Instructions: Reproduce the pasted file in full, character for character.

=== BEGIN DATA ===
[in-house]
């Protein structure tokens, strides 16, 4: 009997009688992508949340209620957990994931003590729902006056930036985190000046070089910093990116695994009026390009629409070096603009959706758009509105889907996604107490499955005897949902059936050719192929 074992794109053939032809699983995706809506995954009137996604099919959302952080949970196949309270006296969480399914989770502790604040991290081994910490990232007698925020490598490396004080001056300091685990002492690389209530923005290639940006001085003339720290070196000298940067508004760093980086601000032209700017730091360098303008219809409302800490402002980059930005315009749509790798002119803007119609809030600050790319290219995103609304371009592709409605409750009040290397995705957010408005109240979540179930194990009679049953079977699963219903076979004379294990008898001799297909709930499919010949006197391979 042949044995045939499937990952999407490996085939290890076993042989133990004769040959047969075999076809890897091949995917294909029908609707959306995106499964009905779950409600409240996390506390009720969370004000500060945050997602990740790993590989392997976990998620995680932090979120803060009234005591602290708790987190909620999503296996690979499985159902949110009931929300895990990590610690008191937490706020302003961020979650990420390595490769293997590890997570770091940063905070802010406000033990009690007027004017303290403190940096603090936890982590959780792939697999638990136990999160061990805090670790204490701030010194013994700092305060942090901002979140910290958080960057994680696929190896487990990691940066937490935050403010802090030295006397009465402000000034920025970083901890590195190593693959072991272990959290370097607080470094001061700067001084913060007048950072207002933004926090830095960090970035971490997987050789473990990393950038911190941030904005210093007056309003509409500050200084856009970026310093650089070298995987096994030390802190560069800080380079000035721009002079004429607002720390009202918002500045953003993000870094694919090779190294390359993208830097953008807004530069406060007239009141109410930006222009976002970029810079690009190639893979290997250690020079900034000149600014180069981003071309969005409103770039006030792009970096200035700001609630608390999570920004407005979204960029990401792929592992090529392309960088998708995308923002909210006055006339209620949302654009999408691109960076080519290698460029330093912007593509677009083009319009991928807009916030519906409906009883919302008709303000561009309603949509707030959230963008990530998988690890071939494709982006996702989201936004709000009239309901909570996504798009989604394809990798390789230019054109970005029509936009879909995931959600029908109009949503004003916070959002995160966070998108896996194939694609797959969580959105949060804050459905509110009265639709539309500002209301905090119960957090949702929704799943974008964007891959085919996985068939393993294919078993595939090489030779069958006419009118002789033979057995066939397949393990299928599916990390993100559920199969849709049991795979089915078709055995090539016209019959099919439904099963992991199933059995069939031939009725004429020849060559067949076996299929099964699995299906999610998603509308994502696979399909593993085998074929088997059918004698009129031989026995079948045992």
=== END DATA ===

[in-house]
């Protein structure tokens, strides 16, 4: 009997009688992508949340209620957990994931003590729902006056930036985190000046070089910093990116695994009026390009629409070096603009959706758009509105889907996604107490499955005897949902059936050719192929 074992794109053939032809699983995706809506995954009137996604099919959302952080949970196949309270006296969480399914989770502790604040991290081994910490990232007698925020490598490396004080001056300091685990002492690389209530923005290639940006001085003339720290070196000298940067508004760093980086601000032209700017730091360098303008219809409302800490402002980059930005315009749509790798002119803007119609809030600050790319290219995103609304371009592709409605409750009040290397995705957010408005109240979540179930194990009679049953079977699963219903076979004379294990008898001799297909709930499919010949006197391979 042949044995045939499937990952999407490996085939290890076993042989133990004769040959047969075999076809890897091949995917294909029908609707959306995106499964009905779950409600409240996390506390009720969370004000500060945050997602990740790993590989392997976990998620995680932090979120803060009234005591602290708790987190909620999503296996690979499985159902949110009931929300895990990590610690008191937490706020302003961020979650990420390595490769293997590890997570770091940063905070802010406000033990009690007027004017303290403190940096603090936890982590959780792939697999638990136990999160061990805090670790204490701030010194013994700092305060942090901002979140910290958080960057994680696929190896487990990691940066937490935050403010802090030295006397009465402000000034920025970083901890590195190593693959072991272990959290370097607080470094001061700067001084913060007048950072207002933004926090830095960090970035971490997987050789473990990393950038911190941030904005210093007056309003509409500050200084856009970026310093650089070298995987096994030390802190560069800080380079000035721009002079004429607002720390009202918002500045953003993000870094694919090779190294390359993208830097953008807004530069406060007239009141109410930006222009976002970029810079690009190639893979290997250690020079900034000149600014180069981003071309969005409103770039006030792009970096200035700001609630608390999570920004407005979204960029990401792929592992090529392309960088998708995308923002909210006055006339209620949302654009999408691109960076080519290698460029330093912007593509677009083009319009991928807009916030519906409906009883919302008709303000561009309603949509707030959230963008990530998988690890071939494709982006996702989201936004709000009239309901909570996504798009989604394809990798390789230019054109970005029509936009879909995931959600029908109009949503004003916070959002995160966070998108896996194939694609797959969580959105949060804050459905509110009265639709539309500002209301905090119960957090949702929704799943974008964007891959085919996985068939393993294919078993595939090489030779069958006419009118002789033979057995066939397949393990299928599916990390993100559920199969849709049991795979089915078709055995090539016209019959099919439904099963992991199933059995069939031939009725004429020849060559067949076996299929099964699995299906999610998603509308994502696979399909593993085998074929088997059918004698009129031989026995079948045992």